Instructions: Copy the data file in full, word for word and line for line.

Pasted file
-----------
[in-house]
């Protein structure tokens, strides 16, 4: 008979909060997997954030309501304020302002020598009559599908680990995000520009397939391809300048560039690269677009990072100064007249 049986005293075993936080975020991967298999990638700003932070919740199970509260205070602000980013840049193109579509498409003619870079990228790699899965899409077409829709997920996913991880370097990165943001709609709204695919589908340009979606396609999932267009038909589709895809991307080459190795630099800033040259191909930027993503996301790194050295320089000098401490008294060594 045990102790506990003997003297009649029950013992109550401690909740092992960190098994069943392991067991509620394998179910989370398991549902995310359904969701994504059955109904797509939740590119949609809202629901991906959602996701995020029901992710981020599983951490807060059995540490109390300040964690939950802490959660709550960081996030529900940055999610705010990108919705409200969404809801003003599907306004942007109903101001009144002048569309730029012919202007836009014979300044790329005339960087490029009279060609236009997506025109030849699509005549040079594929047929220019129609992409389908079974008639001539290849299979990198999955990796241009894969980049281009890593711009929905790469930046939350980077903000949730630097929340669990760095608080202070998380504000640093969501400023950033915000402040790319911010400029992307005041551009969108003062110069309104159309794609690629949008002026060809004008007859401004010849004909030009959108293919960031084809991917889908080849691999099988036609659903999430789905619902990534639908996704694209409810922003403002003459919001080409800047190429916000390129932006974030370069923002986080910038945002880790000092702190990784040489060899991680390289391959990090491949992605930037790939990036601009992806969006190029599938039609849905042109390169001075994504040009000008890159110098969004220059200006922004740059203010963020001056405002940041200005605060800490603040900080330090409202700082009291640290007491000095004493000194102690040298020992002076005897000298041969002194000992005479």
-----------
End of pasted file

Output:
[in-house]
């Protein structure tokens, strides 16, 4: 008979909060997997954030309501304020302002020598009559599908680990995000520009397939391809300048560039690269677009990072100064007249 049986005293075993936080975020991967298999990638700003932070919740199970509260205070602000980013840049193109579509498409003619870079990228790699899965899409077409829709997920996913991880370097990165943001709609709204695919589908340009979606396609999932267009038909589709895809991307080459190795630099800033040259191909930027993503996301790194050295320089000098401490008294060594 045990102790506990003997003297009649029950013992109550401690909740092992960190098994069943392991067991509620394998179910989370398991549902995310359904969701994504059955109904797509939740590119949609809202629901991906959602996701995020029901992710981020599983951490807060059995540490109390300040964690939950802490959660709550960081996030529900940055999610705010990108919705409200969404809801003003599907306004942007109903101001009144002048569309730029012919202007836009014979300044790329005339960087490029009279060609236009997506025109030849699509005549040079594929047929220019129609992409389908079974008639001539290849299979990198999955990796241009894969980049281009890593711009929905790469930046939350980077903000949730630097929340669990760095608080202070998380504000640093969501400023950033915000402040790319911010400029992307005041551009969108003062110069309104159309794609690629949008002026060809004008007859401004010849004909030009959108293919960031084809991917889908080849691999099988036609659903999430789905619902990534639908996704694209409810922003403002003459919001080409800047190429916000390129932006974030370069923002986080910038945002880790000092702190990784040489060899991680390289391959990090491949992605930037790939990036601009992806969006190029599938039609849905042109390169001075994504040009000008890159110098969004220059200006922004740059203010963020001056405002940041200005605060800490603040900080330090409202700082009291640290007491000095004493000194102690040298020992002076005897000298041969002194000992005479």